Corporate watchdog bans short selling to stabilise market

The Australian Securities and Investments Commission has announced a total ban on short selling for 30 days in a bid to prevent “unwarranted price fluctuations” on the skittish sharemarket.

The Australian Securities and Investments Commission has announced a total ban on short selling for 30 days in a bid to prevent “unwarranted price fluctuations” on the skittish sharemarket.

Short selling is the practice of selling shares that you do not own in the hope that the price will fall and you can buy the shares at a cheaper price.

There are two types of short selling – covered short selling (where the short seller borrows the stock they wish to sell) and naked short selling (where the stock is not borrowed). Both forms have been banned by ASIC.

The decision to ban short selling in Australia follows similar bans in the US and Britain. ASIC was worried that not following the overseas bans could leave the Australian market susceptible to an influx of hedge funds that have been forced out of the US and Europe.

The move is likely to result in a sustained rally on the Australian sharemarket, as hedge funds are forced to “cover” their short positions by buying shares they originally hoped to sell.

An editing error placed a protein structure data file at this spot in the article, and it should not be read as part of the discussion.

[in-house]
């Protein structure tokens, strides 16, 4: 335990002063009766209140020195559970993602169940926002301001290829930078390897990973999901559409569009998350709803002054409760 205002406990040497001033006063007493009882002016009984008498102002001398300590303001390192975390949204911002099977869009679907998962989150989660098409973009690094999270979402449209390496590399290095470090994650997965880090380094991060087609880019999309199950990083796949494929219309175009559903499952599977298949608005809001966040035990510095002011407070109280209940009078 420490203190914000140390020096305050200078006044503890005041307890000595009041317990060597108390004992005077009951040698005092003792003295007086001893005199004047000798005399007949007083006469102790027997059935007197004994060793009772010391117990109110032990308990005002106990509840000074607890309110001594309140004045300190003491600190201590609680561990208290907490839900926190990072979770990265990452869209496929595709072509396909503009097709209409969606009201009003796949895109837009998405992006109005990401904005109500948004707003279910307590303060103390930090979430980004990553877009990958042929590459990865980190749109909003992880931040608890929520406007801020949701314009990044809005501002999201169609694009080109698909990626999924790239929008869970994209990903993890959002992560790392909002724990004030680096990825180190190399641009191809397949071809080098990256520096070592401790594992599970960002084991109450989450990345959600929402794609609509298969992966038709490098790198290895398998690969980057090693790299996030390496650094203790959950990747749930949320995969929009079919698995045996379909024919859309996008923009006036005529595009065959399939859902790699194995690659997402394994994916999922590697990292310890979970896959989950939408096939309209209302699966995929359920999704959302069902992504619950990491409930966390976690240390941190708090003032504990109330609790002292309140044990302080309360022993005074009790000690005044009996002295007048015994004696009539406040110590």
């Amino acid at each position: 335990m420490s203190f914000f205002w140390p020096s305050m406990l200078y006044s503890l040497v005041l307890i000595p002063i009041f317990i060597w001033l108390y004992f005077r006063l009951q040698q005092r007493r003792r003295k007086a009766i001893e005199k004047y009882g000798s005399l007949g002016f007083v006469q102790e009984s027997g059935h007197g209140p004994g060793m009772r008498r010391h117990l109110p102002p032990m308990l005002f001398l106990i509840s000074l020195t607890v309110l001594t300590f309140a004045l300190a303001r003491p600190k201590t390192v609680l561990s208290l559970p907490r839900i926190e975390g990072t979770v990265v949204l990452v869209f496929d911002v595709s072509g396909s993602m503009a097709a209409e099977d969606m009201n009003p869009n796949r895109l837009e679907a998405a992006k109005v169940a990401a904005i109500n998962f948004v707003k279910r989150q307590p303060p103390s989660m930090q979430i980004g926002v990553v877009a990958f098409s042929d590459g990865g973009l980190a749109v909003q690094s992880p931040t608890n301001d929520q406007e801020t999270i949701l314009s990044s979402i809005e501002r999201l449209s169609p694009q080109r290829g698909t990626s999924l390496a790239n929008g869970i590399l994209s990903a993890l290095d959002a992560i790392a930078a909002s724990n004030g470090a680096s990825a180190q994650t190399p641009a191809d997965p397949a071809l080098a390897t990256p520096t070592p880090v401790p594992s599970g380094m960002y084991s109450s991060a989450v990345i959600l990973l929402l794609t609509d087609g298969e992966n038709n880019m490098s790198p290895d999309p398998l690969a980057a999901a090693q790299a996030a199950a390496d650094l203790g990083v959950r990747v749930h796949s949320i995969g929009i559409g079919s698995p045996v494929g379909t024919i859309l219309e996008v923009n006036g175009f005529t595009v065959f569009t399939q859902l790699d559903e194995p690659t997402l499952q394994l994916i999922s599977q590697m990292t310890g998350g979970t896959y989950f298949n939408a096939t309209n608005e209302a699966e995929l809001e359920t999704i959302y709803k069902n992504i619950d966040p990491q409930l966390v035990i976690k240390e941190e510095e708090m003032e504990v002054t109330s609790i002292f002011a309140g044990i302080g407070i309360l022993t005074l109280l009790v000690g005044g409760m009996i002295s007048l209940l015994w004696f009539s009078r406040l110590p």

But opinions are mixed on whether the ban is a good idea.

Supporters says the temporary bans will help stabalise the market during a time of extreme volatility and will also prevent short-selling attacks by hedge funds, who have been accused of using rumours and speculation to drive share prices down.

But some commentators point out that short selling provides a degree of liquidity to the markets. AMP Capital Investors’ chief economist Shane Oliver called ASIC’s decision a “bit of an overreaction” and said the ban could be disruptive.

Business Spectator columnist Alan Kohler says the ban could even spark another wave of selling. He argues hedge funds will be badly damaged by the decision, as one of their key differentiators between traditional investment funds is gone. This could lead investors to pull their money out of hedge funds, which will in turn force hedge funds to start selling assets to raise money.

Regardless of who is right, investors appear to have welcomed the ban. The local sharemarket (which opened an hour late to give traders time to adjust to the move) has already climbed more than 4%.

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